Who wins the lawn war?

What surprised me most was that no brand seemed to have successfully courted Mahira aka Khirad to model for them.

Najwat Rehman February 29, 2012
Elsewhere in the tropics the cold season is followed by a season of pleasant temperatures before the heat of the summer hits. However, in our part of the world (read Pakistan), temperatures shoot up early in the year as a gazillion brands of lawn engage in a heated battle and try to outdo each other with psychedelic prints and flamboyant campaigns.

There are the Icons and the Crescents, the originals and the not-so-originals; there are those who can afford to have Indian celebrities as endorsers and those who get by by hiring local anorexics. For mere spectators like us, this season promises an exciting drama, starring the country’s biggest textile tycoons, the snootiest fashion designers and the thinnest models, played out on the thoroughfares of the metropolis (and for those who have enough money, on TV as well).

This season, the most noticeable and talked about campaign has been, hands down, that by Asim Jofa. Starting out early with teasers stating uber-materialistic stuff like  "I carry Hermés”, it was followed by the actual campaign in which Iman Ali could be seen posing in the most awkward poses. Icon, which is owned by a multinational textile company, also took the suspenseful teaser route by getting creative with the outdoors and placing branded bags around the Park Towers area.

Gul Ahmed ran a snobby campaign with the theme 'The Original Lawn', declaring their product to be the most original and thereby placing themselves far above the mixed chaat of competitors - a great campaign, in my opinion. The dentist/actor/model/host/businesswoman Nadia Hussain couldn't keep it to the billboards alone so she started sending us text messages too. Easy there, Nadia.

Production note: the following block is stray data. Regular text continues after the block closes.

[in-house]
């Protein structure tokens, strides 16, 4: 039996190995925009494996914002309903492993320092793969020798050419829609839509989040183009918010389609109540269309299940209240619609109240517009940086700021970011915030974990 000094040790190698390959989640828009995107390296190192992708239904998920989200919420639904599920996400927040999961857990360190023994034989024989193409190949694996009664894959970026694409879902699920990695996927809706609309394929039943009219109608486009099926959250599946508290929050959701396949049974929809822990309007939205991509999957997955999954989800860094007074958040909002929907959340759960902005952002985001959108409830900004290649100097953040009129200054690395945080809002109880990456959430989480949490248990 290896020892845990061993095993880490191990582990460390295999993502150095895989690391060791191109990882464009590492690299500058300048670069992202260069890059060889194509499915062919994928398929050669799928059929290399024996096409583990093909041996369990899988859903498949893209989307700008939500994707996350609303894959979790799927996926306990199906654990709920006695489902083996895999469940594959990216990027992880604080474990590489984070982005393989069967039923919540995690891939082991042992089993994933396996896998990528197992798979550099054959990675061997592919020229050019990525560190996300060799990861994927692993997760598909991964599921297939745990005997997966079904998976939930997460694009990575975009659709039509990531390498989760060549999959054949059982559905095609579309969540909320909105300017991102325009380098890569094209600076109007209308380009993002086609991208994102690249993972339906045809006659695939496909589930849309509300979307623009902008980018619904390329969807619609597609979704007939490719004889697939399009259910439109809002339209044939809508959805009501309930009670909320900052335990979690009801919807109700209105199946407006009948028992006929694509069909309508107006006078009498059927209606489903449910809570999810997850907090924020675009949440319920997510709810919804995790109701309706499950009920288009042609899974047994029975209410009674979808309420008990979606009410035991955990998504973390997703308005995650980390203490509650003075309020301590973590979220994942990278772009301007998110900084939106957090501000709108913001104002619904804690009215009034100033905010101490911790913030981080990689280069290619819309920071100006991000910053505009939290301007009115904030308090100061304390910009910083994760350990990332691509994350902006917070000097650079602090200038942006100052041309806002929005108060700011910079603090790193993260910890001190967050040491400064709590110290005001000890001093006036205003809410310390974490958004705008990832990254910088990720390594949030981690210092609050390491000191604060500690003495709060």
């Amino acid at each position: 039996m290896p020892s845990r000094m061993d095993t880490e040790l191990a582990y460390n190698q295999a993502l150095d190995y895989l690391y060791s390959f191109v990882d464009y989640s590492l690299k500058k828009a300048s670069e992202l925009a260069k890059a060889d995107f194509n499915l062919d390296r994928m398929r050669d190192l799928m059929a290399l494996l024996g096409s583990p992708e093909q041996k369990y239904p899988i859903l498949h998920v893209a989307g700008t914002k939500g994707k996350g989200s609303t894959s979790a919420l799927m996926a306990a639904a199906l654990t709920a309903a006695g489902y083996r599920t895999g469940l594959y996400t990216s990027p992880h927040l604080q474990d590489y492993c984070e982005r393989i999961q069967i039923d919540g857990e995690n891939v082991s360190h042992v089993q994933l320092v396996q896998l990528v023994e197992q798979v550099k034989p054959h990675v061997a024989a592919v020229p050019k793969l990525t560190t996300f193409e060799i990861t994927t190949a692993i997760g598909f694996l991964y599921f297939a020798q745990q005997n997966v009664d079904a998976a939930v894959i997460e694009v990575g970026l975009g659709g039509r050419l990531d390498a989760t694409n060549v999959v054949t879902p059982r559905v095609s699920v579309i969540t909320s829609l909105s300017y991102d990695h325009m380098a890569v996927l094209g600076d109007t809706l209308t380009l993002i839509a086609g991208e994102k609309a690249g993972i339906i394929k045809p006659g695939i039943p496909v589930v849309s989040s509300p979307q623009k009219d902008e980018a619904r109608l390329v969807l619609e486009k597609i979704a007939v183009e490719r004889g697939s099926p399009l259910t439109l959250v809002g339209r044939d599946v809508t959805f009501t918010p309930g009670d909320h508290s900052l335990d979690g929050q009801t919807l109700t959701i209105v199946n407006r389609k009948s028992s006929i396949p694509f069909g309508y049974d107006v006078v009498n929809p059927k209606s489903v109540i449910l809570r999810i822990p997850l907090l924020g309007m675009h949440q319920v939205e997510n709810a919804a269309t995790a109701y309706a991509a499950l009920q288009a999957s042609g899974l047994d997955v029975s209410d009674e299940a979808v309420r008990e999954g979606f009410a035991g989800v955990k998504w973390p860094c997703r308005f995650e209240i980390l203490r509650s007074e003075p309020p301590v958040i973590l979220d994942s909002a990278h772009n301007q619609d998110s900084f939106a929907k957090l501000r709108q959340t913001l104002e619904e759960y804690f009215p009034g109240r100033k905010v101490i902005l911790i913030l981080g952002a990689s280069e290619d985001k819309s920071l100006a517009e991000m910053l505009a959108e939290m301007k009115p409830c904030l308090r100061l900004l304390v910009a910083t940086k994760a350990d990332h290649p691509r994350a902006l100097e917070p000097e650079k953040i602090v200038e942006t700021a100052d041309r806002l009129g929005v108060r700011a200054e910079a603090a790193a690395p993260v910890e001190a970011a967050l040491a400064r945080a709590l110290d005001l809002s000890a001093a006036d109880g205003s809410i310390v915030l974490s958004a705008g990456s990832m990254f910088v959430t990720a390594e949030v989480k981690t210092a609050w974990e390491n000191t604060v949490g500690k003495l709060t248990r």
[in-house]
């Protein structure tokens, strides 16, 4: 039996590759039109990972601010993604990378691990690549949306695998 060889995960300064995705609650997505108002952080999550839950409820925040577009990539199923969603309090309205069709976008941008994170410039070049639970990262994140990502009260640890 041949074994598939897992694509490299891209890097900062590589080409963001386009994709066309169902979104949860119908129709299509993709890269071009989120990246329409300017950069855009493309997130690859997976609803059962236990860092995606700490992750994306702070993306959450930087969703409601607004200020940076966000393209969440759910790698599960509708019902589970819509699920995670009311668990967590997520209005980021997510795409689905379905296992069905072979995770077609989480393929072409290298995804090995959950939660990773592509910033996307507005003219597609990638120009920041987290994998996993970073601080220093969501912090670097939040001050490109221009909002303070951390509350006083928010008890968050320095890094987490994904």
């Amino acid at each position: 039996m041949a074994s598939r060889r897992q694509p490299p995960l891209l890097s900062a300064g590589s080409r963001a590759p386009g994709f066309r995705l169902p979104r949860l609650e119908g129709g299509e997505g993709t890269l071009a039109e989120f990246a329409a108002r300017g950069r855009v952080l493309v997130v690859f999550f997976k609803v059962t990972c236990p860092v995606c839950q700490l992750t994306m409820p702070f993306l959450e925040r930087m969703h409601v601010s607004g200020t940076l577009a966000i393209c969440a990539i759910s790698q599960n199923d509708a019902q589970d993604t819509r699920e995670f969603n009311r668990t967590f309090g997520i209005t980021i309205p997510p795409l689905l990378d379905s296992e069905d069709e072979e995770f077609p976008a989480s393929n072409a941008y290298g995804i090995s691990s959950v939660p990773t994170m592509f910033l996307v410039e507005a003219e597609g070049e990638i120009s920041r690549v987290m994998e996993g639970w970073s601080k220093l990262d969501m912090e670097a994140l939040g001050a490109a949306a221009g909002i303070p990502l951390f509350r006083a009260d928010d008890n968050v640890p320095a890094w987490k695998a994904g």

The Indian celebrities that adorned Karachi’s billboards this year were the two Kapoors; Sonam Kapoor endorsed Firdous in what was a classy and obviously expensive campaign. The TVC was extremely well-executed, and was probably the reason why Firdous didn’t have the money to get hold of too many huge billboards.


The other is Karishma Kapoor (yup, the retired elder sister of Kareena K) who made an appearance donning prints made by Crescent Lawn. These guys are probably trying to distance themselves from the competition by not hiring a young celebrity and instead using a superstar of the mid-90s to appeal exclusively to the older 'aunty crowd.'

The worst campaigns were run by Shamaeel and Rizwan Beyg. The former’s teasers could be, without a doubt, the most hideous billboards I have ever seen and the actual campaign itself was pretty average. ZQ also joined the fray with what was apparently a hastily put together and uninspiring campaign while Junxion grabbed a couple of billboards for a super-straightforward campaign.

What surprised me most was the fact that no brand seemed to have successfully courted Mahira Khan aka Khirad to model for them. Surely she would have been the dream endorser right now of any Pakistani business whose major clientele are females.

All in all, the best campaign in my opinion, creativity-wise, was that by J Lawn (Junaid Jamshed). Not using any models at all, it involved some lovely design work which highlighted the core product in a beautiful and eye catching way. However, this is just the beginning of the Lawn Wars 2012 edition - be ready for many new exhibitions in the upcoming weeks!

This post originally appeared here
Najwat Rehman A marketing graduate from IBA who currently divides his time between a digital media job and his own branding consultancy. Najwat tweets @NajwatRehman
The views expressed by the writer and the reader comments do not necassarily reflect the views and policies of the Express Tribune.


Armita | 12 years ago | Reply @Ozymandias: Wasn't looking at it from that angle. Good point!
Ozymandias | 12 years ago | Reply @Armita: Well, if you';d actually take the time out to think about this, you'd realise that the growth of lawn means the growth of the Pakistani economy, which will eventually raise standards of living.
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